A party of four travelers comes to a rickety bridge at night. The bridge can hold the weight of at most two of the travelers at a time, and it cannot be crossed without using a flashlight. The travelers have one flashlight among them. Each traveler walks at a different speed: The first can cross the bridge in 1 minute, the second in 2 minutes, the third in 5 minutes, and the fourth takes 10 minutes to cross the bridge. If two travelers cross together, they walk at the speed of the slower traveler.
What is the least amount of time in which all the travelers can cross from one side of the bridge to the other?
Because there is only one flashlight, each trip to the far side of the bridge (except the last trip) must be followed by a trip coming back. Each of these trips consists of either one or two travelers crossing the bridge. To get a net movement of travelers to the far side of the bridge, you probably want to have two travelers on each outbound trip and one on each inbound trip. This strategy gives you a total of five trips, three outbound and two inbound. Your task is to assign travelers to the trips so that you minimize the total time for the five trips. For clarity, you can refer to each traveler by the number of minutes it takes him to cross the bridge.
Number 1 can cross the bridge at least twice as fast as any of the other travelers, so you can minimize the time of the return trips by always having 1 bring the flashlight back. This suggests a strategy whereby 1 escorts each of the other travelers across the bridge one by one.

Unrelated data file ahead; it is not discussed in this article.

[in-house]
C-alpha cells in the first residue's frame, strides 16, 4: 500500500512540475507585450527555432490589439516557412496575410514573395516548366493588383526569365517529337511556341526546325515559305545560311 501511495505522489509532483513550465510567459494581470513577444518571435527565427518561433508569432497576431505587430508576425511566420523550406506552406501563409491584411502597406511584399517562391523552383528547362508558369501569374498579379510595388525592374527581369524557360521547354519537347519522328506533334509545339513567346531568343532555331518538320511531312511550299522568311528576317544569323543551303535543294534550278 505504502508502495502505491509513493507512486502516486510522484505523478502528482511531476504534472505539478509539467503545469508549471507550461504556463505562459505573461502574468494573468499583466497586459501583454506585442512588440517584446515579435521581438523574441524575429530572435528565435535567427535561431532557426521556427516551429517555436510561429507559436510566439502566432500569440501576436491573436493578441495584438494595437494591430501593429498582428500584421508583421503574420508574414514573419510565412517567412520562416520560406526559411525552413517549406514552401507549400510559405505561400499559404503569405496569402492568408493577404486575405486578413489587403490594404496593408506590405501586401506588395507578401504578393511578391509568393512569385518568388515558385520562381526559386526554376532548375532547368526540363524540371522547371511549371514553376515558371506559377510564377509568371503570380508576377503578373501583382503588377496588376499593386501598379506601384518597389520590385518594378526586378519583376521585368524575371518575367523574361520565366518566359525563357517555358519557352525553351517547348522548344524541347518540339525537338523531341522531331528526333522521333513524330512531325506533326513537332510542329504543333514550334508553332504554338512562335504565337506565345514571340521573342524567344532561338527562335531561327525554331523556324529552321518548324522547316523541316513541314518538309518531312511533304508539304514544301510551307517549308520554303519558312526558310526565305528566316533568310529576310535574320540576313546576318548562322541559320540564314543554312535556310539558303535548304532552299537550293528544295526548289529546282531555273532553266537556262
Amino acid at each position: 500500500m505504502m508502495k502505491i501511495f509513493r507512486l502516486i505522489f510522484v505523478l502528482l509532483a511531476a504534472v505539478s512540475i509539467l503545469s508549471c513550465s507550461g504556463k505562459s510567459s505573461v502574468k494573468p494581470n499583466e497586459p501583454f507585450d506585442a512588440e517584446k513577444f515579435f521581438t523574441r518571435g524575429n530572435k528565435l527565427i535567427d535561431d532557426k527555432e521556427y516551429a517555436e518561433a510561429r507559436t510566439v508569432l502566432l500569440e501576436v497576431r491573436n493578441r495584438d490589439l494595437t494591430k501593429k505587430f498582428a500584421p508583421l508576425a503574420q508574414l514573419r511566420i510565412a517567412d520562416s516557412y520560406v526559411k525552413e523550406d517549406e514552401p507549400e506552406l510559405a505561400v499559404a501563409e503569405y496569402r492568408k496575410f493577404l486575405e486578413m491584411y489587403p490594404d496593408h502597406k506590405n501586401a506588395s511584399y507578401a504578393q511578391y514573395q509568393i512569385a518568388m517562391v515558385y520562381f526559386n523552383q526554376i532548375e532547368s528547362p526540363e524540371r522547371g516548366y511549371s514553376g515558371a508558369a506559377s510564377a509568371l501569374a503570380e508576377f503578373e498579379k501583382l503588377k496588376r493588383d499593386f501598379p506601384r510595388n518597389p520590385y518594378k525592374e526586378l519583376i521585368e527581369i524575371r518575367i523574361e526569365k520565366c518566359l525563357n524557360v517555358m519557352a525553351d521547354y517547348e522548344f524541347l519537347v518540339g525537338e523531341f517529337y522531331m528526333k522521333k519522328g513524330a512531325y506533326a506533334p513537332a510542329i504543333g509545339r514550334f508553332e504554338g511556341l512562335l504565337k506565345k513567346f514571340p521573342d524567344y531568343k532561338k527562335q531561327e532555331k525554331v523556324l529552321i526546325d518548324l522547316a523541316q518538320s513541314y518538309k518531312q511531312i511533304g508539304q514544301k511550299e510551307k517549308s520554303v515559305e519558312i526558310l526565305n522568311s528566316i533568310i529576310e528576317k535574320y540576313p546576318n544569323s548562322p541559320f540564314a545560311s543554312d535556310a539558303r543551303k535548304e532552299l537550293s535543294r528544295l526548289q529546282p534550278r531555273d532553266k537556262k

One possible arrangement of trips using this strategy is illustrated in Figure . The order in which 1 escorts the other travelers doesn’t change the total time: The three outbound trips have times of 2, 5, and 10 minutes, and the two inbound trips are 1 minute each, for a total of 19 minutes.
This solution is logical, obvious, and doesn’t take long to discover. In short, it can’t possibly be the best solution to an interview problem. Your interviewer would tell you that you can do better than 19 minutes, but even without that hint you should guess you arrived at the preceding solution too easily.
This puts you in an uncomfortable, but unfortunately not unusual, position. You know your answer is wrong, yet based on the assumptions you made, it’s the only reasonable answer. It’s easy to get frustrated at this point. You may wonder if this is a trick question: Perhaps you’re supposed to throw the flashlight back or have the second pair use a lantern. No such tricks are necessary here. A more-efficient arrangement of trips exists. Because the only solution that seems logical is wrong, you must have made a false assumption.
Consider your assumptions, checking each one to see if it might be false. First among your assumptions was that outbound and inbound trips must alternate. This seems correct - there’s no way to have an outbound trip followed by another outbound trip because the flashlight would be on the wrong side of the bridge.